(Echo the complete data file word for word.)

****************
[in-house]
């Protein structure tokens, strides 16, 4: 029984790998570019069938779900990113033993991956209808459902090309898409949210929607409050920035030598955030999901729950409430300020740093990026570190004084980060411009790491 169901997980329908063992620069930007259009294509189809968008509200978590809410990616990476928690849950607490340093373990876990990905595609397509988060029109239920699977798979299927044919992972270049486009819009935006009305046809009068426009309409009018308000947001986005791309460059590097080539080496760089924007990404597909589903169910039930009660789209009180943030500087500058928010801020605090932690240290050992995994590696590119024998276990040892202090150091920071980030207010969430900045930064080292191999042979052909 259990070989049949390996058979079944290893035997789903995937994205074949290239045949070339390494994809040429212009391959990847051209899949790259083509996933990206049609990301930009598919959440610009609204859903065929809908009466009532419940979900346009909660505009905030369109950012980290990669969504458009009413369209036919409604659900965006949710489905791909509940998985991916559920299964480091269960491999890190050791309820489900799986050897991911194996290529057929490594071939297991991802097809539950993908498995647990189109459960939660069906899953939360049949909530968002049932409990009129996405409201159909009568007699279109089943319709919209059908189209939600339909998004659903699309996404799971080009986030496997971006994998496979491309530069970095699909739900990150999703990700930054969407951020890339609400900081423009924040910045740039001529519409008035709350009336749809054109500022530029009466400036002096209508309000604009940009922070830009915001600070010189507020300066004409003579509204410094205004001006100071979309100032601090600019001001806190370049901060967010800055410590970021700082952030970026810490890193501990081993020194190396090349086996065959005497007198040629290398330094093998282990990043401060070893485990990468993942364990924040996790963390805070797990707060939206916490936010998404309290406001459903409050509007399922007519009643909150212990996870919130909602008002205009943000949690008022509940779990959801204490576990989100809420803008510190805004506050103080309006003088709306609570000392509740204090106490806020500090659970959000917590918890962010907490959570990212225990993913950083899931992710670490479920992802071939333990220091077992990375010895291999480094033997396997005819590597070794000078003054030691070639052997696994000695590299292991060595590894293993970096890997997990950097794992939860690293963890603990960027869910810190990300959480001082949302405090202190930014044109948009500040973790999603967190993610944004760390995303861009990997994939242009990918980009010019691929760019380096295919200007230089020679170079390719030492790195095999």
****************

[in-house]
């Protein structure tokens, strides 16, 4: 029984790998570019069938779900990113033993991956209808459902090309898409949210929607409050920035030598955030999901729950409430300020740093990026570190004084980060411009790491 169901997980329908063992620069930007259009294509189809968008509200978590809410990616990476928690849950607490340093373990876990990905595609397509988060029109239920699977798979299927044919992972270049486009819009935006009305046809009068426009309409009018308000947001986005791309460059590097080539080496760089924007990404597909589903169910039930009660789209009180943030500087500058928010801020605090932690240290050992995994590696590119024998276990040892202090150091920071980030207010969430900045930064080292191999042979052909 259990070989049949390996058979079944290893035997789903995937994205074949290239045949070339390494994809040429212009391959990847051209899949790259083509996933990206049609990301930009598919959440610009609204859903065929809908009466009532419940979900346009909660505009905030369109950012980290990669969504458009009413369209036919409604659900965006949710489905791909509940998985991916559920299964480091269960491999890190050791309820489900799986050897991911194996290529057929490594071939297991991802097809539950993908498995647990189109459960939660069906899953939360049949909530968002049932409990009129996405409201159909009568007699279109089943319709919209059908189209939600339909998004659903699309996404799971080009986030496997971006994998496979491309530069970095699909739900990150999703990700930054969407951020890339609400900081423009924040910045740039001529519409008035709350009336749809054109500022530029009466400036002096209508309000604009940009922070830009915001600070010189507020300066004409003579509204410094205004001006100071979309100032601090600019001001806190370049901060967010800055410590970021700082952030970026810490890193501990081993020194190396090349086996065959005497007198040629290398330094093998282990990043401060070893485990990468993942364990924040996790963390805070797990707060939206916490936010998404309290406001459903409050509007399922007519009643909150212990996870919130909602008002205009943000949690008022509940779990959801204490576990989100809420803008510190805004506050103080309006003088709306609570000392509740204090106490806020500090659970959000917590918890962010907490959570990212225990993913950083899931992710670490479920992802071939333990220091077992990375010895291999480094033997396997005819590597070794000078003054030691070639052997696994000695590299292991060595590894293993970096890997997990950097794992939860690293963890603990960027869910810190990300959480001082949302405090202190930014044109948009500040973790999603967190993610944004760390995303861009990997994939242009990918980009010019691929760019380096295919200007230089020679170079390719030492790195095999």